The earnings implications are clear when extending investments further on the yield curve. Any cash currently employed to purchase bonds is less cash you’ll have to reinvest if and when interest rates rise. In this regard, carefully study the convexity risk that accompanies duration exposure in the bonds selected as candidates for purchase. A bond with a 3-5 year duration in the current rate environment may have a much longer life if market rates shift higher. By minimizing the potential added extension, investors limit the downside risk of deploying cash today because bonds will “roll down the curve” and portfolio duration will gradually shorten before interest rates rise.
Duration and convexity will also impact your bank’s funding posture. Of course, less bond cash flow increases potential liquidity risks should lending activity increase and/or deposit growth become challenged. In this regard, price risk in the bond portfolio is also increasingly relevant. Should your bank need to sell bonds to satisfy liquidity needs, potential losses could be incurred if market rates are higher. Additionally, collateralized borrowing capacity will diminish with an increase in unrealized losses.
For public institutions, depreciation in the bond portfolio will also negatively impact tangible equity ratios. It is worth noting here that there is increased discussion within the regulatory community that suggests a tangible equity measure may be added as another component in assessing capital adequacy for the CAMELS rating.
Bankers should understand their capacity to accept potential depreciation in the bond portfolio before making a decision on how far to extend cash in the bond portfolio and/or how much convexity risk is tolerable.
Capital stress testing should be a prerequisite in that investors need to examine not only default probabilities, but also to recognize that in the event the marketplace applies a negative viewpoint on the sector, industry, or specific issuer, wider credit spreads would cause value depreciation. Or worse, create risk of impairment that would permanently impact capital levels, even if the bond(s) continue to cash flow and perform. These issues are of particular importance for banks with a sustained elevated level of problem loans.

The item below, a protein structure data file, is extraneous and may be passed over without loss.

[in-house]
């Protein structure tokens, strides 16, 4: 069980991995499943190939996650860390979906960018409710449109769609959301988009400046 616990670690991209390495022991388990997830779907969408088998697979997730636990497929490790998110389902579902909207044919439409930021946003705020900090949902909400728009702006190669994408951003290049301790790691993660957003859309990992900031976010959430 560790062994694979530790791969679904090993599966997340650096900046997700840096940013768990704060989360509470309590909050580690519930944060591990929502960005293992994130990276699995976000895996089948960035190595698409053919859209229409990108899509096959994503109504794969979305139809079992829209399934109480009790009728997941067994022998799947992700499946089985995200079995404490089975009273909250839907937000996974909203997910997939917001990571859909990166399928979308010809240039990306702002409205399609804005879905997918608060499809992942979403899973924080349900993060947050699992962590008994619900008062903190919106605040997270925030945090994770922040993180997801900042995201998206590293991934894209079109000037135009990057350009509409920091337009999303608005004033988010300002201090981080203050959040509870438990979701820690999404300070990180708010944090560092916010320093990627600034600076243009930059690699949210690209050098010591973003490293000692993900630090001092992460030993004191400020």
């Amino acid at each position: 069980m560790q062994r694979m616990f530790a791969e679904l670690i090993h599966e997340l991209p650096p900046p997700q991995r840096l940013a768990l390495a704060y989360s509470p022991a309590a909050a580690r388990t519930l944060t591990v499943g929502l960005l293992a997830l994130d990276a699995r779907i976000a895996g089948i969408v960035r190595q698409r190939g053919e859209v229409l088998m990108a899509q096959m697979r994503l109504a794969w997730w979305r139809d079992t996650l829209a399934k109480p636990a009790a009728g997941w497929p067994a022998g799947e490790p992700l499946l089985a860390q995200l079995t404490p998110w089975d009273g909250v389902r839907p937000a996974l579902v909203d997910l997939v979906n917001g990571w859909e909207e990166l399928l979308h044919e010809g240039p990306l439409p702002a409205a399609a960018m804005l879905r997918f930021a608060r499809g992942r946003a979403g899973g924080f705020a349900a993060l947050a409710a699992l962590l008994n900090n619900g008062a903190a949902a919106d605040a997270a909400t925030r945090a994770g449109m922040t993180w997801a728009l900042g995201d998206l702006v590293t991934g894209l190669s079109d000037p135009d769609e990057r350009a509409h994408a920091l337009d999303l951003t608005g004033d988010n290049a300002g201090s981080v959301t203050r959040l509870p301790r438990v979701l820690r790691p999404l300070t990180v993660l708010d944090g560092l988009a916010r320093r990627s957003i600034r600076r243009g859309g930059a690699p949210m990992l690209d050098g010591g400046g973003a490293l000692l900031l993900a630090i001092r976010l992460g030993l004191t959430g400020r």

With increased regulatory emphasis on documenting internal credit risk analysis within bond portfolios, we are seeing many banks that decide to invest in corporate debentures do so only after their internal credit departments have prepared an appropriate review.
As alluded to in the commentary above, there is no single or exactly correct answer to this question as it relates to the investment portfolio. Simply recognize that staying fully invested and accepting some incremental downside exposure to rising rates may be a “necessary” evil in the current marketplace.
The extent to which you engage in or continue this dance with the devil should depend on your overall risk profile. Establish a formal game plan for investing in the current marketplace with the following question and answer sequence:
• How much margin/income will be sacrificed each quarter/year if interest rates do not rise and short term assets accumulate?
• How low can I expect margin/income to trend when rates eventually do rise?
• How much depreciation can my liquidity position tolerate?
• And how much loss can my capital position absorb before reaching internal minimums/targets?
Although a greater yield burden is placed on the investment portfolio, the key to successful investing in the current marketplace remains, as always, careful selection of assets that are a good fit, given the credit, liquidity, and interest rate risks present within the aggregate balance sheet. Leave speculation to those with trading portfolios.